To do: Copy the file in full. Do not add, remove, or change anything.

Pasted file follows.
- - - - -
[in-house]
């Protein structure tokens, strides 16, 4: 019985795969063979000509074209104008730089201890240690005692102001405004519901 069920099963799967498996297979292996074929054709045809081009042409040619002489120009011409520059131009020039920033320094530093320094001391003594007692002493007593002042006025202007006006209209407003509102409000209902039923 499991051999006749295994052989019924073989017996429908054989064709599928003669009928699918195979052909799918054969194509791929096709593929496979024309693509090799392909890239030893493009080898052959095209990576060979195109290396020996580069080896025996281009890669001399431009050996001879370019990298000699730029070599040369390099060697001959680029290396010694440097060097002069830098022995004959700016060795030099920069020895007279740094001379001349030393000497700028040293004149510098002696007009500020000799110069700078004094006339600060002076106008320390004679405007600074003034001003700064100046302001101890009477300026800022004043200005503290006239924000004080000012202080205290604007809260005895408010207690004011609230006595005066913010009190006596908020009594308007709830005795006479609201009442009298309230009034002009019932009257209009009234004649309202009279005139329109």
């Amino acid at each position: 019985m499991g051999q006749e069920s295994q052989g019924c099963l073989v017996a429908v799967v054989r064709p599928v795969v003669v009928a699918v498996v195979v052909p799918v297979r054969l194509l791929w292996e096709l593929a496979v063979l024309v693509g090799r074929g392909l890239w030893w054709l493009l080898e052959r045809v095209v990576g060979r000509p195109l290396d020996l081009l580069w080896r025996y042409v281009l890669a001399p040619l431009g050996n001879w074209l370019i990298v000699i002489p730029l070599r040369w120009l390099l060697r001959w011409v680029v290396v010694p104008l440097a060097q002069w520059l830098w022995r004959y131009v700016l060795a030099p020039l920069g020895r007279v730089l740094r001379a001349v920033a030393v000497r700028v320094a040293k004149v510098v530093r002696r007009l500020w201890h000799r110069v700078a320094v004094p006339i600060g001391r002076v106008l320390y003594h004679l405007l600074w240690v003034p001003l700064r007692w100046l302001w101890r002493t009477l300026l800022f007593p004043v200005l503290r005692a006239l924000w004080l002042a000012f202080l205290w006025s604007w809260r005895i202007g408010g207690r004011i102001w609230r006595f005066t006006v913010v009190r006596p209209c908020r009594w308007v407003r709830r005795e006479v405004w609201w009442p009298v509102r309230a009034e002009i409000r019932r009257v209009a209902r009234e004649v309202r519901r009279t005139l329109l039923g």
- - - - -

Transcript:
[in-house]
């Protein structure tokens, strides 16, 4: 019985795969063979000509074209104008730089201890240690005692102001405004519901 069920099963799967498996297979292996074929054709045809081009042409040619002489120009011409520059131009020039920033320094530093320094001391003594007692002493007593002042006025202007006006209209407003509102409000209902039923 499991051999006749295994052989019924073989017996429908054989064709599928003669009928699918195979052909799918054969194509791929096709593929496979024309693509090799392909890239030893493009080898052959095209990576060979195109290396020996580069080896025996281009890669001399431009050996001879370019990298000699730029070599040369390099060697001959680029290396010694440097060097002069830098022995004959700016060795030099920069020895007279740094001379001349030393000497700028040293004149510098002696007009500020000799110069700078004094006339600060002076106008320390004679405007600074003034001003700064100046302001101890009477300026800022004043200005503290006239924000004080000012202080205290604007809260005895408010207690004011609230006595005066913010009190006596908020009594308007709830005795006479609201009442009298309230009034002009019932009257209009009234004649309202009279005139329109």
């Amino acid at each position: 019985m499991g051999q006749e069920s295994q052989g019924c099963l073989v017996a429908v799967v054989r064709p599928v795969v003669v009928a699918v498996v195979v052909p799918v297979r054969l194509l791929w292996e096709l593929a496979v063979l024309v693509g090799r074929g392909l890239w030893w054709l493009l080898e052959r045809v095209v990576g060979r000509p195109l290396d020996l081009l580069w080896r025996y042409v281009l890669a001399p040619l431009g050996n001879w074209l370019i990298v000699i002489p730029l070599r040369w120009l390099l060697r001959w011409v680029v290396v010694p104008l440097a060097q002069w520059l830098w022995r004959y131009v700016l060795a030099p020039l920069g020895r007279v730089l740094r001379a001349v920033a030393v000497r700028v320094a040293k004149v510098v530093r002696r007009l500020w201890h000799r110069v700078a320094v004094p006339i600060g001391r002076v106008l320390y003594h004679l405007l600074w240690v003034p001003l700064r007692w100046l302001w101890r002493t009477l300026l800022f007593p004043v200005l503290r005692a006239l924000w004080l002042a000012f202080l205290w006025s604007w809260r005895i202007g408010g207690r004011i102001w609230r006595f005066t006006v913010v009190r006596p209209c908020r009594w308007v407003r709830r005795e006479v405004w609201w009442p009298v509102r309230a009034e002009i409000r019932r009257v209009a209902r009234e004649v309202r519901r009279t005139l329109l039923g």